Serology testing expected to shed new light on extent of COVID-19 infections in B.C.
'Serology testing will be an important part of our future,' says provincial health officer Dr. Bonnie Henry
Provincial health offier Dr. Bonnie Henry says a new type of COVID-19 testing will soon help British Columbians better understand the true depth of infection in the community, as well as whether having had the disease leaves a patient with immunity.
So far, B.C., along with most of the world, has basically relied on genetic testing that detects whether the virus itself is in a patient, but soon testing will begin to detect whether a person has antibodies produced in reaction to SARS-CoV-2.
"Serology [testing] is a way of looking back and saying 'OK, how many people actually did get infected?' and giving us a better sense of the true numbers in the province," said Henry on Friday.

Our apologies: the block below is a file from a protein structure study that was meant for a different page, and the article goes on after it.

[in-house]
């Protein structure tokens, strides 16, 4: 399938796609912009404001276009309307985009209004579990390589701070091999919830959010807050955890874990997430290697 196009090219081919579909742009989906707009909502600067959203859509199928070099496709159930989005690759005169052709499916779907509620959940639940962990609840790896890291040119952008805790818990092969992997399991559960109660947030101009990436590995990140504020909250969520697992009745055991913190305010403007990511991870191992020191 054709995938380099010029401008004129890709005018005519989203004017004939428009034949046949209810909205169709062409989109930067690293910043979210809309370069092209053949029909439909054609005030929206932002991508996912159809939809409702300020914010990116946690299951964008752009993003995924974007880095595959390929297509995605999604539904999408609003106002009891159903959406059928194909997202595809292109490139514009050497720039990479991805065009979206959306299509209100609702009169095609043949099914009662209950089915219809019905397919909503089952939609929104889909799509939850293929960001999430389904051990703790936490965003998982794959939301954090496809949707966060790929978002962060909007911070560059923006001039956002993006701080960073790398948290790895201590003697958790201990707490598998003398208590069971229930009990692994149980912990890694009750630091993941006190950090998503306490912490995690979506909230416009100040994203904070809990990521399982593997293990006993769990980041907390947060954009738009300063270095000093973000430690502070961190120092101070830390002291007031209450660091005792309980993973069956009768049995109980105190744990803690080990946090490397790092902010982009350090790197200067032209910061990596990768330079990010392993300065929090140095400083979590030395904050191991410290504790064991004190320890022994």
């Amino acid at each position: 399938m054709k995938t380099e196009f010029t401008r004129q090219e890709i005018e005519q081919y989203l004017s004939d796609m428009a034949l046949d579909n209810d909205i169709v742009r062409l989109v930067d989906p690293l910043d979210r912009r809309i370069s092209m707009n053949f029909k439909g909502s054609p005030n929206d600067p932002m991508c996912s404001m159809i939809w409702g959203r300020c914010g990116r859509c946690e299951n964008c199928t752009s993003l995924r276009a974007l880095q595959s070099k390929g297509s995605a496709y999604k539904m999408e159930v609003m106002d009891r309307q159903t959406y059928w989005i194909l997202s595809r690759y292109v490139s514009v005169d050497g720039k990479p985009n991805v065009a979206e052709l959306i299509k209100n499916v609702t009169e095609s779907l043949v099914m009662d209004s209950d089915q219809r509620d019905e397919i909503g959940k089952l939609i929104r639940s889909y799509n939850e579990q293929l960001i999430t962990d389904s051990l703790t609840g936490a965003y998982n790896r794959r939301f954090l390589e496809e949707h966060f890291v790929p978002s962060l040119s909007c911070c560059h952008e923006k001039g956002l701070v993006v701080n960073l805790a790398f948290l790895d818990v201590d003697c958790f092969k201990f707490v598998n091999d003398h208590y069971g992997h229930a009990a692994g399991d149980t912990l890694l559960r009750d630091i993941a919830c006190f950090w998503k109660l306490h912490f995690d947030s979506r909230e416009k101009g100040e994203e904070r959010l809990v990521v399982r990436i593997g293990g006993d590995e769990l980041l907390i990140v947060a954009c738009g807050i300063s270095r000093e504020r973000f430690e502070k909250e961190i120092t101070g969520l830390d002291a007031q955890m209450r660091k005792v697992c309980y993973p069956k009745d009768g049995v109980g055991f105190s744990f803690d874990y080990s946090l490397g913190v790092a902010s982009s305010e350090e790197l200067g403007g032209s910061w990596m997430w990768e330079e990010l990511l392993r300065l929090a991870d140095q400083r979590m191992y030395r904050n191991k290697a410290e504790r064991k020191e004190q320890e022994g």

She said, so far, testing hasn't been done on everyone who has shown signs and symptoms of COVID-19, the disease caused by the virus, because the focus has been on clusters of infection and people more likely to catch the disease and wind up in the health-care system.
"Serology testing will be an important part of our future," said Henry, adding that she expects it to start in the coming weeks — before the province begins reducing restrictions to allow some business and postponed medical procedures to resume.
She said a sample of the community can be tested to see how many people actually had COVID-19 — perhaps they weren't prioritized for testing or perhaps they never showed symptoms and thought to get testing.
Henry said serology testing can also help us understand whether infected people who have recovered have become immune to the virus — something she says health officials believe is the case.
"We can do testing on our health-care workers, for example, to give them confidence around being able to care for people with COVID-19," she said.
Henry also said if COVID-19 cases arise in a few months, serology testing could help us understand where unrecognized transmission had taken place, making it easier for public health officials to contain and prevent further transmission.